Author Topic: Starlink : New FCC and ITU Filings  (Read 292454 times)

Offline raptorx2

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Re: Starlink : New FCC and ITU Filings
« Reply #620 on: 10/09/2023 12:47 am »
SAT-STA-20230929-00239
Quote
Space Exploration Holdings, LLC (“SpaceX”), pursuant to Section 25.120 of the Commission’s rules, hereby requests Special Temporary Authority (“STA”) for sixty (60) days beginning December 1, 2023 to launch and test its non-geostationary orbit (“NGSO”) second generation (“Gen2”) satellites1 with direct-to-cellular communications payloads to connect unmodified cellular phones directly to SpaceX Gen2 satellites, subject to the conditions set forth in the Gen2 Order granting SpaceX authority to launch and operate 7,500 satellites. This STA is necessary as the Commission continues to process SpaceX’s application to enable supplemental coverage from space (“SCS”) for consumers on a permanent basis2 and would permit SpaceX to timely launch its first tranche of direct-to-cellular-enabled satellites in December 2023.

So!!! Exactly.  How many satellites are in a "tranche"? ;) ;)

Online 2megs

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Re: Starlink : New FCC and ITU Filings
« Reply #621 on: 10/15/2023 11:53 am »
https://www.spaceintelreport.com/spacex-files-29988-satellite-w-band-network-using-kingdom-of-tonga-as-regulatory-home/

Quote
SpaceX files 29,988-satellite W-band network, using Kingdom of Tonga as regulatory home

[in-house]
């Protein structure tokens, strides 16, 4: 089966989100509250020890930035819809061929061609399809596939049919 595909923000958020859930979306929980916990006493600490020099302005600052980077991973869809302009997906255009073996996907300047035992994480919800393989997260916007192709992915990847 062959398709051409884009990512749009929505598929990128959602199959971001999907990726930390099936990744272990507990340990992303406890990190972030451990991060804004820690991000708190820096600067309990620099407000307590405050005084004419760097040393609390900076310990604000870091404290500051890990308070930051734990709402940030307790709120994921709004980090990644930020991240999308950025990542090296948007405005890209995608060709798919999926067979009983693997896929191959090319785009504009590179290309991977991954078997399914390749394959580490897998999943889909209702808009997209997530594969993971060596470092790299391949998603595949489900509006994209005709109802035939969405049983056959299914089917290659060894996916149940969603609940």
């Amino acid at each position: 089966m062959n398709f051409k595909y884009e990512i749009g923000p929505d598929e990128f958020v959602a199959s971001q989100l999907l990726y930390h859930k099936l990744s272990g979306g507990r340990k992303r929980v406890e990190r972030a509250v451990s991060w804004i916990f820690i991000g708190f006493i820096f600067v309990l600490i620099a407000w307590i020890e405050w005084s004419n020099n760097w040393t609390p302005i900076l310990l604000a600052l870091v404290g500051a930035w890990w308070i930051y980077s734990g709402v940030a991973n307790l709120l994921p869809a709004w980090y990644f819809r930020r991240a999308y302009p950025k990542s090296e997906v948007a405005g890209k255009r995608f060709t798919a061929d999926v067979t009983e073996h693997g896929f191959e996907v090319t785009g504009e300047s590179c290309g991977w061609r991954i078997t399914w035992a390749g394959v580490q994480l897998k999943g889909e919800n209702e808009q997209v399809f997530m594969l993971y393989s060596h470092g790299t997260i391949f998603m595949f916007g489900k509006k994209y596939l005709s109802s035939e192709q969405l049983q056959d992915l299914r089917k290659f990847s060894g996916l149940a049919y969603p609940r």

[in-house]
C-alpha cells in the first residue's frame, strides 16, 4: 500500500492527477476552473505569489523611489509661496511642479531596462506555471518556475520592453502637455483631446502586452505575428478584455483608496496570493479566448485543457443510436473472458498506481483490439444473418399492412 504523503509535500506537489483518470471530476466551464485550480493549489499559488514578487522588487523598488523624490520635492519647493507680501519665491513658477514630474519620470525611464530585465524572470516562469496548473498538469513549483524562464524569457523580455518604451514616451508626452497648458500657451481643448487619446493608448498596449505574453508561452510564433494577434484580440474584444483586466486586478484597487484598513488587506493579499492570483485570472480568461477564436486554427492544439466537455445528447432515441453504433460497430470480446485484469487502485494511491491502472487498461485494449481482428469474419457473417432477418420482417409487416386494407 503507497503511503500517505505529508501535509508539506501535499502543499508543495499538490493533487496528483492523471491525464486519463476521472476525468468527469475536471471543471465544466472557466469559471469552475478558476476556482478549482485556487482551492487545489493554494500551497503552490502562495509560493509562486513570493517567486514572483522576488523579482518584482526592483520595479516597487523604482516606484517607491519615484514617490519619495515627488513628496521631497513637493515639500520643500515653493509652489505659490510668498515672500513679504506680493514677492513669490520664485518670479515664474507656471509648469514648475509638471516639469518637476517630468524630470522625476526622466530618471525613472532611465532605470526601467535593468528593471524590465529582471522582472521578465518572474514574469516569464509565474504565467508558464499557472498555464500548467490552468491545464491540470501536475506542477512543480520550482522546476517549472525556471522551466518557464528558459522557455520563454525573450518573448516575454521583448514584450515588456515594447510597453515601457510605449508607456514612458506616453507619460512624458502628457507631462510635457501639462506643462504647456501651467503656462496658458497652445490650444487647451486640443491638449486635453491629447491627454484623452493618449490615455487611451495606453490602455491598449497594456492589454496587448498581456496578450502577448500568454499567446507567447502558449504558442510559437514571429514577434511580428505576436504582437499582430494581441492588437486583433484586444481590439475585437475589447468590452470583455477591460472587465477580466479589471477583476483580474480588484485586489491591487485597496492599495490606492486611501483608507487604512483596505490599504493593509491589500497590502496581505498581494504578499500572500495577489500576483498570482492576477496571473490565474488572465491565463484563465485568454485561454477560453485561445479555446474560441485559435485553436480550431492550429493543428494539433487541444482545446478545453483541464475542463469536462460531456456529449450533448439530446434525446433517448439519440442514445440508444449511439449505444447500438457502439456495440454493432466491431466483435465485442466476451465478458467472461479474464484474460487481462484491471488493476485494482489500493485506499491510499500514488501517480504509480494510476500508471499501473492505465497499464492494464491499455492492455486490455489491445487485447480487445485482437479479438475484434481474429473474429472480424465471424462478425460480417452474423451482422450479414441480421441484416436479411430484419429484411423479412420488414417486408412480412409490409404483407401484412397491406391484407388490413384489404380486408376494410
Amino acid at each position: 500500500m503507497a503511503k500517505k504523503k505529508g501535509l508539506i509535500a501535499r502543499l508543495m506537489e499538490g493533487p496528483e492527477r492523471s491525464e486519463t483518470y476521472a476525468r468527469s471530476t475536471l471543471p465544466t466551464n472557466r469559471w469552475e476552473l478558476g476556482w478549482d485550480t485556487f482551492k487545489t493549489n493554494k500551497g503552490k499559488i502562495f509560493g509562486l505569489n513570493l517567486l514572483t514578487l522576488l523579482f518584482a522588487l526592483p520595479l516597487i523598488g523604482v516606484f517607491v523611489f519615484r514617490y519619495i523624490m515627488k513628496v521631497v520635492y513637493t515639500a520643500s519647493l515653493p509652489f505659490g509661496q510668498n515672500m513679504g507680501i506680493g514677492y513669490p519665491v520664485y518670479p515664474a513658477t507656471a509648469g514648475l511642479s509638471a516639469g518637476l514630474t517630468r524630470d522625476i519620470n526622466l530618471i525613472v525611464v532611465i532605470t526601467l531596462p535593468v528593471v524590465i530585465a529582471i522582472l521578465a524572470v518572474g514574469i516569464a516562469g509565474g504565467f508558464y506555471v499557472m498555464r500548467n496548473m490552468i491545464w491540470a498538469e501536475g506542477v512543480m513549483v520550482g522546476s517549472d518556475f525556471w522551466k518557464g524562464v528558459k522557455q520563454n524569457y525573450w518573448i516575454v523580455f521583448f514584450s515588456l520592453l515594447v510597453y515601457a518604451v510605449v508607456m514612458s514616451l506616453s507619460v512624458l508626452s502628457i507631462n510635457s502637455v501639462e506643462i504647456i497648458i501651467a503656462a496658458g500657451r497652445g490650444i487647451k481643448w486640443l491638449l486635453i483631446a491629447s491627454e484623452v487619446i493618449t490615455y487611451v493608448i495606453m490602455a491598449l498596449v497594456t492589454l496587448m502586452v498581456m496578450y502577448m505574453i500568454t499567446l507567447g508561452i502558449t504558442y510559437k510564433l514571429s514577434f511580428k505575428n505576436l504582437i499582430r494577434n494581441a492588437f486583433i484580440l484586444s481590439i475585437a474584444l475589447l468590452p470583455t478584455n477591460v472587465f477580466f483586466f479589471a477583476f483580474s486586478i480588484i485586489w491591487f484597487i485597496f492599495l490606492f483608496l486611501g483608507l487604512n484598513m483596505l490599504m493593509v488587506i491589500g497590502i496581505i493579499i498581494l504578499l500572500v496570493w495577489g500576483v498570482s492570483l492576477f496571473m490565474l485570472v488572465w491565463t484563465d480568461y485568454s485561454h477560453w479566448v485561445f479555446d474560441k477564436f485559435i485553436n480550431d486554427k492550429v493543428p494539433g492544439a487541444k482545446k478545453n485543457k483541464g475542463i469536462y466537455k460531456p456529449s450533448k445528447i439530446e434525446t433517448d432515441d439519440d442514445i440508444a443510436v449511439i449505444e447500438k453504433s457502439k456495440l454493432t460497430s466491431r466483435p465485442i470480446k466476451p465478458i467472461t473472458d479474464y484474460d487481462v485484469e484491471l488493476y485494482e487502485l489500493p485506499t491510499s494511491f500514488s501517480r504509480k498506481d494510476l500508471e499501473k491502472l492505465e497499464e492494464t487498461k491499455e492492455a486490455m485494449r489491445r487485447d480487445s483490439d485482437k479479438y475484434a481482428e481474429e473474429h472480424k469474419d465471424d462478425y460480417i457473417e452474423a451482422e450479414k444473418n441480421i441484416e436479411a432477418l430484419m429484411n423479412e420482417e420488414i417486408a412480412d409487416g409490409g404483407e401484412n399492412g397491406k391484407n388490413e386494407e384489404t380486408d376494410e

written by Peter B. De Selding
October 12, 2023
KUALA LUMPUR, Malaysia — SpaceX has filed advance notice with the International Telecommunication Union (ITU) through Tonga for a constellation of 29,988 satellites in 288 orbital planes at multiple altitudes between 350 and 614 kilometers.

The network, called ESIAFI II, would use W-band frequencies in in both the fixed and mobile satellite service bands.

The filing was registered on Oct. 11 at the ITU and is believed to be the first time that SpaceX has used the Kingdom of Tonga

The filing: https://www.itu.int/ITU-R/space/asreceived/Publication/DisplayPublication/53068

Offline Robotbeat

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Re: Starlink : New FCC and ITU Filings
« Reply #622 on: 10/15/2023 02:53 pm »
Does this mean skipping the FCC filing for things like satellite size, mass, etc?

Is there going to be a 6 year time limit for half the constellation and 9 total (3 more years) for the full constellation?

What is the difference between using a “flag of convenience” like this vs the US?
Chris  Whoever loves correction loves knowledge, but he who hates reproof is stupid.